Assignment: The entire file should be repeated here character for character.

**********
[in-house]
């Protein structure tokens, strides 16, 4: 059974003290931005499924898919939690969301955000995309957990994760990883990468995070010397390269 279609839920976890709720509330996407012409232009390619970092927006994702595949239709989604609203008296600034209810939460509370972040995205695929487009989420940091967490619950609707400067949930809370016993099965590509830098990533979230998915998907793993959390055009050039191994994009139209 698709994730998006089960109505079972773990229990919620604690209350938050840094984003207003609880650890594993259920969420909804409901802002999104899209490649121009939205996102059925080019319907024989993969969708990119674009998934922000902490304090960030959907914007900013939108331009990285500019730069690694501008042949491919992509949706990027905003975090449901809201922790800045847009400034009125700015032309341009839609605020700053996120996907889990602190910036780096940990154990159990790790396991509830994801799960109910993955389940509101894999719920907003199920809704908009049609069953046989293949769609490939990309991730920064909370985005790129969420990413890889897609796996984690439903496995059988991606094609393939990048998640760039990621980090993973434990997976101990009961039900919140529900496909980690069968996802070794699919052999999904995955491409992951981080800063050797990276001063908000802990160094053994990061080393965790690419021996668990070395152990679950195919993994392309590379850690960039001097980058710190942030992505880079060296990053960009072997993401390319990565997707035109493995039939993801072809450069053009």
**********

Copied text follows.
[in-house]
């Protein structure tokens, strides 16, 4: 059974003290931005499924898919939690969301955000995309957990994760990883990468995070010397390269 279609839920976890709720509330996407012409232009390619970092927006994702595949239709989604609203008296600034209810939460509370972040995205695929487009989420940091967490619950609707400067949930809370016993099965590509830098990533979230998915998907793993959390055009050039191994994009139209 698709994730998006089960109505079972773990229990919620604690209350938050840094984003207003609880650890594993259920969420909804409901802002999104899209490649121009939205996102059925080019319907024989993969969708990119674009998934922000902490304090960030959907914007900013939108331009990285500019730069690694501008042949491919992509949706990027905003975090449901809201922790800045847009400034009125700015032309341009839609605020700053996120996907889990602190910036780096940990154990159990790790396991509830994801799960109910993955389940509101894999719920907003199920809704908009049609069953046989293949769609490939990309991730920064909370985005790129969420990413890889897609796996984690439903496995059988991606094609393939990048998640760039990621980090993973434990997976101990009961039900919140529900496909980690069968996802070794699919052999999904995955491409992951981080800063050797990276001063908000802990160094053994990061080393965790690419021996668990070395152990679950195919993994392309590379850690960039001097980058710190942030992505880079060296990053960009072997993401390319990565997707035109493995039939993801072809450069053009």